The gastrointestinal tract can be classified into many parts like the esophagus, which is an upper stomach part, the main stomach in mid, the duodenum at the end of the stomach, the small bowel, colon, and rectum [9]. The endoscopic method helps the physician monitor and detect gastrointestinal abnormalities in their early stages to cure them with appropriate treatment. The latest technique called wireless capsule endoscopy (WCE) [10] enables doctors to see inside the stomach, an area that was very difficult to reach in traditional endoscopy. In wireless capsule endoscopy, patients swallow the camera-containing capsule which captures thousands of images as it passes through the GI tract. These images are stitched together to form a video which is then analyzed by the doctors (Expert Gastrologist) to find deformities. This manual method takes 2–3 h on average, so researchers are developing different automated methods [11,12].

Computer vision researchers have employed different machine learning and deep learningmethods for automated recognition of endoscopic diseases using WCE images [13,14]. The method typically starts with preprocessing steps like augmentation, and contrast enhancement, and then features are extracted from images which are passed to the next stage for classification of abnormalities. Transfer learning is an approach used by researchers to improve learning by transferring information from the related domain [15]. In the machine learning domain, the weights of a model trained on another data are utilized to fine-tune the model on the given data. It is shown by researchers that a model which is fine-tuned by a transfer learning approach provides better results than the model which is trained from the scratch [16,17].

Many researchers have employed different machine learning and deep learning methods for the classification of endoscopic diseases like [13] developed a matrix of features by applying different techniques and then applied Support Vector Machine (SVM), Decision Trees, and Neural networks. The Maximum achieved accuracy by applying these methods is 93.64%. Similarly in another paper [14] authors applied recurrent attention neural network and got an accuracy of 90.85%.

Various techniques have been developed for the classification of GI diseases, but many challenges are still not properly addresses. The main challenges in classifying the GI disease are less availability of annotated images and the second lack of similarity in shape, texture, and sizes across the images of the same class. Therefore, in this paper, we have employed Mask R-CNN for gastrointestinal disease localization and then these images are passed to two models ResNet-50 and ResNet-152 for features extraction. The features are then optimized using Ant Colony Optimization Algorithm and used for gastrointestinal abnormalities classification. Pre-trained models are used as it is displayed in past directed explores that calibrating and fine-tuning a pre-trained model out-plays the model trained from scratch [1618].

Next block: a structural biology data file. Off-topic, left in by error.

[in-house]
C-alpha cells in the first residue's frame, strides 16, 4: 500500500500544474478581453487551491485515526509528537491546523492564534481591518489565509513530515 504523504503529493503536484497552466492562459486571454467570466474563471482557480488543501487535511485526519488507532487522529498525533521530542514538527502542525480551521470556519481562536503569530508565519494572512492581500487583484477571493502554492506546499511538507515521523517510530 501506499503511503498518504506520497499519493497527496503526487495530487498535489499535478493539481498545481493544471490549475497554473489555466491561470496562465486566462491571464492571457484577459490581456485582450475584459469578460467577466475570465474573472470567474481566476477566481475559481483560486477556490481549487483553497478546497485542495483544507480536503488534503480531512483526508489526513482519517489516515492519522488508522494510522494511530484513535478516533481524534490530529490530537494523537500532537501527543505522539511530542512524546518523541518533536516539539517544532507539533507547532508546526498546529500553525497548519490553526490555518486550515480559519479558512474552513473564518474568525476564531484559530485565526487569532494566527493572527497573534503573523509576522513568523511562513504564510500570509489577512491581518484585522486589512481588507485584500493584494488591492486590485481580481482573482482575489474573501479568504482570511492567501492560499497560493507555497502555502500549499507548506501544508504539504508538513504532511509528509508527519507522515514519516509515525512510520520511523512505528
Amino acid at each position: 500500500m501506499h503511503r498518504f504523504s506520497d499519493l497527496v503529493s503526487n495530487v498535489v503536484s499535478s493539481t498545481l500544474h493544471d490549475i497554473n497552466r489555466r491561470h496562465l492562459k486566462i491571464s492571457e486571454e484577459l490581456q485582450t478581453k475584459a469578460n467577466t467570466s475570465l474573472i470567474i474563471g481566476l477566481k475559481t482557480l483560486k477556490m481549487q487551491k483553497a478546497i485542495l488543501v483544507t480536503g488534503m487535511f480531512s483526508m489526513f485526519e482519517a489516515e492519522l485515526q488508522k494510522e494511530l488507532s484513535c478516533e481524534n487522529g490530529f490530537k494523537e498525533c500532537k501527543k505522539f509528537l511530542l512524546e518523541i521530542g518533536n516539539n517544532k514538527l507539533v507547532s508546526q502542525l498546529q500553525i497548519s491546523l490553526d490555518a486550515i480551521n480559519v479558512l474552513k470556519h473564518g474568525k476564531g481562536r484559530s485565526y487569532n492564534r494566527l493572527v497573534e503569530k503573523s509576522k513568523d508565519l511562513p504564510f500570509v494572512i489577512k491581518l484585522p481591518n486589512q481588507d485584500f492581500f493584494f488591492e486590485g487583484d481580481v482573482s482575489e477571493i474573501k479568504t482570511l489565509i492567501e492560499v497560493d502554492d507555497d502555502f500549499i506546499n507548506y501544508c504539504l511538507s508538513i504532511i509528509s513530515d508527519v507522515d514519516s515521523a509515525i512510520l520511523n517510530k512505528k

The main contributions of this paper are as follows:

•   Localization of gastrointestinal disease from images by training Mask R-CNN.

•   Fine Tuning of deep neural network ResNet-50 using deep transfer learning by adding additional layers on top of it.

•   Fusing the features of both models i.e., ResNet-50 and ResNet-152 for deep classification.

•   Features optimization of fused features using improved Ant Colony Optimization Algorithm.

•   Comparison of existing techniques with other trained deep neural networks as well as traditional techniques.

The organization of the remaining paper is as follows: Part 2 explains appropriate literature, Part 3 shows the dataset, Part 4 clarifies the proposed methodology, Part 5 elucidates results and at the end, in Part 6 we have concluded the paper.